Friday, March 30, 2012

Study Compensation and Tax Law

Participant compensation for clinical research has increased over the past couple of years.  The rising gas prices have been a major burden for clinical trial subjects and sponsors have responded by modifying their clinical trial budgets to cover these costs.  For long-term studies, these payments to participants can quickly add up to total hundreds of dollars in compensation over a period of one year or longer.  Many sites and sponsors have therefore inquired about the reporting requirements that must be documented with the Internal Revenue System (IRS), specifically if they are required to provide the IRS Form 1099 to the subjects for their participation in clinical trials.  The following information was provided by the IRS through their Electronic Tax Law Assistance service.

The following question was provided to the IRS system:  "Must payment to clinical trial participants need to be reported by a clinical trial site on a Form 1099-MISC as nonemployee compensation?"

The IRS provided the following answer:  "You are inquiring as to whether the amounts which you pay to participants in clinical trials need to be reported by you on a Form 1099-MISC as non employee compensation.  In most cases, the answer would be no.  This is similar to the issues as to whether payment received for blood donations is reportable.  There have been several court cases and revenue rulings that have established precedent in this area.  You as the payer, however, may need to determine if the individual to whom funds are paid is engaged in the activity as a trade or business.  This most often occurs if you have individuals who repeatedly are called upon by you during the course of the year to participate in such studies, and whose compensation is such that it would be apparent that the primary motive is for profit.  If, however, you have volunteers who only periodically participate in studies, you are not required to issue a payee document at the end of the year."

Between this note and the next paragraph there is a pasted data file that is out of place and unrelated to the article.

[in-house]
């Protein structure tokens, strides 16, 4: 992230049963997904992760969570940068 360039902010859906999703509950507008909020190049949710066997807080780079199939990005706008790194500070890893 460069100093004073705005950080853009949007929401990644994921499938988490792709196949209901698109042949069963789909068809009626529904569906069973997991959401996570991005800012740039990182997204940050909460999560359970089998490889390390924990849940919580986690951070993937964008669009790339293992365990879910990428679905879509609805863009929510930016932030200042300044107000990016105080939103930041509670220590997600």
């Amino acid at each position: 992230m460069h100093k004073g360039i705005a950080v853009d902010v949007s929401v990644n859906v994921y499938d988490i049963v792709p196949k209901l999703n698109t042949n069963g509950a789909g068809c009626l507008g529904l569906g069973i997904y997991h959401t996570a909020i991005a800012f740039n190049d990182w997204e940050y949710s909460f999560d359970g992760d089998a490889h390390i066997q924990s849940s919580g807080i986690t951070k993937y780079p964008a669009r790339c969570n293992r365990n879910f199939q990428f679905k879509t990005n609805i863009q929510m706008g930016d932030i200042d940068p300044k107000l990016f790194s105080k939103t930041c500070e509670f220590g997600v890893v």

For more information regarding study compensation and tax law, visit the IRS website at and review Publication 525, Taxable and Nontaxable income and Publication 533, Self-Employment Tax.

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